Knowledge-intensive business services as knowledge and innovation agents through client cooperation and labor mobility
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- Master of Science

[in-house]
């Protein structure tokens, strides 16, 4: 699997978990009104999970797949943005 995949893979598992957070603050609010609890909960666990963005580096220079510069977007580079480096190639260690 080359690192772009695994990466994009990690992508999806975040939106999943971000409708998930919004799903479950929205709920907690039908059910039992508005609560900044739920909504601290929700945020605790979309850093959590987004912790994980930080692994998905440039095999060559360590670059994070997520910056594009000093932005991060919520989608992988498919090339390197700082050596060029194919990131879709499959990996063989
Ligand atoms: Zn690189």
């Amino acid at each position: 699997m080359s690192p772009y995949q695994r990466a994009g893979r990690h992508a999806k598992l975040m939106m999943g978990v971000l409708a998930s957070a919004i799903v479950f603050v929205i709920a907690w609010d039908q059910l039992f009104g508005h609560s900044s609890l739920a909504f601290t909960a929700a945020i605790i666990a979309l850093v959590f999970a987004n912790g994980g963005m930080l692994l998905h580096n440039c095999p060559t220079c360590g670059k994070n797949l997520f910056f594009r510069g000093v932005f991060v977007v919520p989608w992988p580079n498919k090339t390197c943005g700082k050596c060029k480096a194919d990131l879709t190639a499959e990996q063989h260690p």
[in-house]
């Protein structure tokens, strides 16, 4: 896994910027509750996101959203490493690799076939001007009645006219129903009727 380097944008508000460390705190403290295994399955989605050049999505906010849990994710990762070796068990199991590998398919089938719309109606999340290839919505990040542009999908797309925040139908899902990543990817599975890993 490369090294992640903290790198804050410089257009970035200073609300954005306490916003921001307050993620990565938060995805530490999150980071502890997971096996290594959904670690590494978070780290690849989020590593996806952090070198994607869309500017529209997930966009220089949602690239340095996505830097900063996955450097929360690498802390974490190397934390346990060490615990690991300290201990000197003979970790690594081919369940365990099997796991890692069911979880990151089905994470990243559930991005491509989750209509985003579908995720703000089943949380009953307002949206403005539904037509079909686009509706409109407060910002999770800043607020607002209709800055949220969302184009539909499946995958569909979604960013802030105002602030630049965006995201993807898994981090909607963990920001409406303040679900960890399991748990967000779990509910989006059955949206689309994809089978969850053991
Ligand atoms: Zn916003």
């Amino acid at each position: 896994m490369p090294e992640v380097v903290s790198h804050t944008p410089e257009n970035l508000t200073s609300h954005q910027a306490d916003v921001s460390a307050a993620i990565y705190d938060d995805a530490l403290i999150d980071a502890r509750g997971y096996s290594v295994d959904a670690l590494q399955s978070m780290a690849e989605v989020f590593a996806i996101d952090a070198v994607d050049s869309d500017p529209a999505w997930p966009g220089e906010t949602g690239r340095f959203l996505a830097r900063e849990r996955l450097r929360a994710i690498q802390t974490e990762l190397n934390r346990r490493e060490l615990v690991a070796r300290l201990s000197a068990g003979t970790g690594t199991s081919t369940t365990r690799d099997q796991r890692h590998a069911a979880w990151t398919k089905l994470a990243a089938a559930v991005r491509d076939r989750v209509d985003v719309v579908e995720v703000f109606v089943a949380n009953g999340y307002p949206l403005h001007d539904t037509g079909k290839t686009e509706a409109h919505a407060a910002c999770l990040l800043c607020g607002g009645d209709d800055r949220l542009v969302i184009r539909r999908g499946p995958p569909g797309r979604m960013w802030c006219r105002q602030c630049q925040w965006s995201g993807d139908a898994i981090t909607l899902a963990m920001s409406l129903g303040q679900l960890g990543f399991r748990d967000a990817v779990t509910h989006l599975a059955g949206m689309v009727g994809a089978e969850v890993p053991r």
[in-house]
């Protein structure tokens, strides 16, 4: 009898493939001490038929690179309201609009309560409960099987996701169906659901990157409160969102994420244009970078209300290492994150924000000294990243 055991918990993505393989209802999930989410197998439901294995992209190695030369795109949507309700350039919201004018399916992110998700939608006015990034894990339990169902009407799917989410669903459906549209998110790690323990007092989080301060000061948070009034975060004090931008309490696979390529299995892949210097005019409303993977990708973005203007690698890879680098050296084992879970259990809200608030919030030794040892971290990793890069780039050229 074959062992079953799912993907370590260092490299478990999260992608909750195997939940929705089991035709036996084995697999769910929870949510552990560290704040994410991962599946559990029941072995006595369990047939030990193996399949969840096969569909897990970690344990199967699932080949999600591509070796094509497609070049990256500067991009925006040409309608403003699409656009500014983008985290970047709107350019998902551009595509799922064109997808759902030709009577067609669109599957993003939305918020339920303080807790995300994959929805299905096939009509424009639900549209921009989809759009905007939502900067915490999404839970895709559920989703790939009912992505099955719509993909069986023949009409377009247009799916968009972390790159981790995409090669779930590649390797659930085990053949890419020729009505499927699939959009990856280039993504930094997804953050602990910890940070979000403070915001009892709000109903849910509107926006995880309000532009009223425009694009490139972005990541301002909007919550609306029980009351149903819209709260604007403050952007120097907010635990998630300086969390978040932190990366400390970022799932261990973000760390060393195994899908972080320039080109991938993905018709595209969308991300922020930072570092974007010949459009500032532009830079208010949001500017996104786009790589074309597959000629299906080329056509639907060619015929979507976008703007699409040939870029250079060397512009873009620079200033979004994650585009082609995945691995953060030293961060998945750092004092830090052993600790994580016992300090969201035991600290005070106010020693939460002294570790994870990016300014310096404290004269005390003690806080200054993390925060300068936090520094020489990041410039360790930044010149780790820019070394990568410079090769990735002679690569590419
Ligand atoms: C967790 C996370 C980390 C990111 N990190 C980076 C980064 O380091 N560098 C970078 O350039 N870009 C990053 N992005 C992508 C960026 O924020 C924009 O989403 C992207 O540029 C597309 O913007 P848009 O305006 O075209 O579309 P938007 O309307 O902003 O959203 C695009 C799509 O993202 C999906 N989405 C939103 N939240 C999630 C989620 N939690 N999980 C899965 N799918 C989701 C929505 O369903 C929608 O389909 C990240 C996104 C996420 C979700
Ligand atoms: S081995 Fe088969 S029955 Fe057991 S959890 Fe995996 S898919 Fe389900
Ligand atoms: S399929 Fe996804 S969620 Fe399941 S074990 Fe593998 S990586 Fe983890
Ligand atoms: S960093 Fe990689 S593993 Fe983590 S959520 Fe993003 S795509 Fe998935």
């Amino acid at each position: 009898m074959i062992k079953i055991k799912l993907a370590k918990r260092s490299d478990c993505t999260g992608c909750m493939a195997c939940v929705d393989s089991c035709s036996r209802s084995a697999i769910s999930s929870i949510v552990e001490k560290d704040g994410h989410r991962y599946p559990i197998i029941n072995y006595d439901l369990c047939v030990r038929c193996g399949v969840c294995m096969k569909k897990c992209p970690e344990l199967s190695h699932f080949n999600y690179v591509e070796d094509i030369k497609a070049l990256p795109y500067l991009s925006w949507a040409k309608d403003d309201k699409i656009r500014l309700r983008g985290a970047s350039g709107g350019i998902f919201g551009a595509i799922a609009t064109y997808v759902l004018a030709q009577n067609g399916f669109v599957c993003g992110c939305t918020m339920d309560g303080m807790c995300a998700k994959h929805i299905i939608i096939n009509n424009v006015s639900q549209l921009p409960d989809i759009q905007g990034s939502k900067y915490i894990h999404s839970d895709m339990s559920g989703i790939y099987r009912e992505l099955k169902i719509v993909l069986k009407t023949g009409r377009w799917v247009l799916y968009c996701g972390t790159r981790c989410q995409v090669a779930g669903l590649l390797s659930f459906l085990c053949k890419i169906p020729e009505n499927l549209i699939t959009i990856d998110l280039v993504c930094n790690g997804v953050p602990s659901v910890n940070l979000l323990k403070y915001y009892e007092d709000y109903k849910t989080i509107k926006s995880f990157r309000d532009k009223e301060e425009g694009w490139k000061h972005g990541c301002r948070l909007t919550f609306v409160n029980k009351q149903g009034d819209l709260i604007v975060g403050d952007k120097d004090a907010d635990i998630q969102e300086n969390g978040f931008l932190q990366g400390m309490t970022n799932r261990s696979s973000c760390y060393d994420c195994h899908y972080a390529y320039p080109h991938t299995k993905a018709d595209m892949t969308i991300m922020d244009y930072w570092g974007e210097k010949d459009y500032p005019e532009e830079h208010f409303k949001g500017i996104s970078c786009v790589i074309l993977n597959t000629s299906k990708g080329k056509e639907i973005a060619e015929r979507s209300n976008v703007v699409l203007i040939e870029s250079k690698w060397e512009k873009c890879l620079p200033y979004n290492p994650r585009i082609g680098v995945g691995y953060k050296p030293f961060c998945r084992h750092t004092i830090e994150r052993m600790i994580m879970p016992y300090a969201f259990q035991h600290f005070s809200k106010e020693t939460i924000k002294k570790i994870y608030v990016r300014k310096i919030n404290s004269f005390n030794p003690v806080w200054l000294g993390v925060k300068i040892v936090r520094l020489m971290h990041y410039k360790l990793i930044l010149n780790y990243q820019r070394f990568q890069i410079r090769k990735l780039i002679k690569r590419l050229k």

Using unique databases from Norway, this thesis investigates the role of KIBS in innovation through two distinct mechanisms of knowledge transmission, namely client cooperation and mobility of KIBS employees, as well as importance of technological proximity and geography in these processes. The analysis reveals that 1) cooperation with KIBS seems to be of higher importance for innovation than acquisition of KIBS employees; 2) related knowledge appear to contribute more to innovation than similar knowledge; 3) labor mobility is strictly bounded in space, while cooperation relations are evenly distributed geographically; 4) location of KIBS as cooperation partners does not matter for innovation in client firms; however KIBS firms gain more from their local KIBS counterparts. Our findings extend the existent literature on the mechanisms of tacit knowledge transmission in general, on specific roles of KIBS in innovation processes, as well as on conditions that impact the success of knowledge transfer. Our results suggest a number of managerial and policy implications.